The province of Sarawak, East Malaysia, on the island of Borneo, is remarkable for its production of steel vessels. Shipyards located in the former logging towns of Miri and Sibu were originally developed to build tugs for towing the logs from the forest to mills. With the decline in the forest industry, they have moved to building for the offshore oil industry. Sarawak Slipways, an ISO9001: 2000-certified yard and one of several in Miri, delivered the 160-foot anchor-handling tug CMS Endurance in January 2007. The tug is also designed to meet the needs of FPSO support. With a 3-ton tunnel bow thruster and Cat 3516B main engines, the boat has significant firefighting capabilities when standing by the FPSO owned by the parent company.

FPSOs give oil companies a cost-effective way of exploiting marginal fields with short production life spans or remotely located fields isolated from existing pipeline infrastructure. They are also used as an early production system while the potential of the field is fully explored.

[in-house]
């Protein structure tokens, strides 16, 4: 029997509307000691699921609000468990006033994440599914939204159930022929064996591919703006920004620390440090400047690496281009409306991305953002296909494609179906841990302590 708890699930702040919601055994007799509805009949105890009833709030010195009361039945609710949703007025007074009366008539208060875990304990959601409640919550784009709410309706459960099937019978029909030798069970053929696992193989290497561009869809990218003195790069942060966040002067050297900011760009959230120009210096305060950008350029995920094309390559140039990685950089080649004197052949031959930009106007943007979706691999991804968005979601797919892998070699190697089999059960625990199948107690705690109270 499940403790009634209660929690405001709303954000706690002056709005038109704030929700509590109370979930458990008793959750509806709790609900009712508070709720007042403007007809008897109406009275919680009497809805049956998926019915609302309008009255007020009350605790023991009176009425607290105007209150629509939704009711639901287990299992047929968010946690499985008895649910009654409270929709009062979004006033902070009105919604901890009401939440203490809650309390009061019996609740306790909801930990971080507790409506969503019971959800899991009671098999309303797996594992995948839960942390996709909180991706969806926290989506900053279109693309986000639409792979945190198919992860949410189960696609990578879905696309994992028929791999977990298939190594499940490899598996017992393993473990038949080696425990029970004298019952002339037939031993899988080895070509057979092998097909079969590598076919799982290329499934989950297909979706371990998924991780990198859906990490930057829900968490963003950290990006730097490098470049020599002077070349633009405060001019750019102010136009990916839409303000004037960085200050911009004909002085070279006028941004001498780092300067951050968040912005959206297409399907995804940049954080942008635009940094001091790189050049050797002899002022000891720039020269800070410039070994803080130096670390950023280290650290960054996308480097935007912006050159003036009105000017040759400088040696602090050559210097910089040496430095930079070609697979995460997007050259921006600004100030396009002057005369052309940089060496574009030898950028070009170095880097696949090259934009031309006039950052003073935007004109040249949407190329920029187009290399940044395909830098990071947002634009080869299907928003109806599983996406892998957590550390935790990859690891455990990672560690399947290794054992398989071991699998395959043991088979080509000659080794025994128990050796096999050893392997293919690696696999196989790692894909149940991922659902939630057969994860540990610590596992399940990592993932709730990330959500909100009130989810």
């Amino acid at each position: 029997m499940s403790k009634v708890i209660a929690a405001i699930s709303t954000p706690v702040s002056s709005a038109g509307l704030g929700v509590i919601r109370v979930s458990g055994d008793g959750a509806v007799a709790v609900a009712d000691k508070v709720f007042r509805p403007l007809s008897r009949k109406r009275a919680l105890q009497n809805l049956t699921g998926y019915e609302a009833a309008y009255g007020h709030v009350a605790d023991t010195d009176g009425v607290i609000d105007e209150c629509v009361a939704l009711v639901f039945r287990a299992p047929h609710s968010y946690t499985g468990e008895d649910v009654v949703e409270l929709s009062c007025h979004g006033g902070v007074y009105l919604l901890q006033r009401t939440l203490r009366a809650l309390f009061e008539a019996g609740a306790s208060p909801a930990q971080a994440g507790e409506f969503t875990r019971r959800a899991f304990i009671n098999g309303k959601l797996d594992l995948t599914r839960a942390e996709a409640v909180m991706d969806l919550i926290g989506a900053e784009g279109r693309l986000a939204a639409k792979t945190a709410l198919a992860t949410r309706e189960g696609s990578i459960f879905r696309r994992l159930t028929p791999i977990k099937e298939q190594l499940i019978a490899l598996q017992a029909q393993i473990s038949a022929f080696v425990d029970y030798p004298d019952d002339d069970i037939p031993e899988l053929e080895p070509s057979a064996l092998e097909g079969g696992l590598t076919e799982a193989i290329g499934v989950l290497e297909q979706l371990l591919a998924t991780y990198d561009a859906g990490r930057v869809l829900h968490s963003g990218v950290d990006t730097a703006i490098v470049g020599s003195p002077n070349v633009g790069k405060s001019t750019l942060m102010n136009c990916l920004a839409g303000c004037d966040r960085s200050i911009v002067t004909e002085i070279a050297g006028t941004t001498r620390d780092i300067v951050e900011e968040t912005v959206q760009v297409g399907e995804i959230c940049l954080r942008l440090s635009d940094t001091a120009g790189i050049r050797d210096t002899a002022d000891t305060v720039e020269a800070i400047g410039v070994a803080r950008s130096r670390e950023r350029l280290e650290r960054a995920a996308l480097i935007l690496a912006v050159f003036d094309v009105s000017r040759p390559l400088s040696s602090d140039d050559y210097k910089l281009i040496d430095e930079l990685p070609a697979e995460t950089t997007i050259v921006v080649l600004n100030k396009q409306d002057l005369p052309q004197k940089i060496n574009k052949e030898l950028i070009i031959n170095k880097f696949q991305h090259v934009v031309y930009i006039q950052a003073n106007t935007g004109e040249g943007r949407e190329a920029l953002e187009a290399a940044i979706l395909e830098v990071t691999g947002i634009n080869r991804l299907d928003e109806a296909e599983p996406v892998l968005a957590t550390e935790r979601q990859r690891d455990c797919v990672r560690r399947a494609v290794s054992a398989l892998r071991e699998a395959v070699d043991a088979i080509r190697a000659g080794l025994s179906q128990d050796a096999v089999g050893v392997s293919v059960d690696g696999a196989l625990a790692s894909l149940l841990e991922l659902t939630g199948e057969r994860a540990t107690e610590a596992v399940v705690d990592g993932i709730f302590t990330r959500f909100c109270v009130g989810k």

The Cat-powered 131-foot anchor-handling tug Swissco Samson was delivered in July 2006. (Swissco Offshore)

In mid-2006 Singapore’s Swiber Offshore Pte. Ltd. took delivery of a good-looking 105-by-32-foot, 3,600-hp tug from Sibu’s Sapor Shipyard. As with many tugs being built in East Malaysia, this one was started as a spec boat, but was soon bought up by a company with a contract job requiring a tug. In this case the tug was to handle a barge for a pipe-laying project in the South China Sea. The boat, named Swiber Eagle, left the shipyard to travel to Shanghai, where it would pick up a newly built barge.

The shipyards of Sibu, like those of Miri, are expanding and at the same time working to improve their technological expertise. It is said that their technological and administrative efficiencies have made them fully competitive with other areas that may have lower labor costs.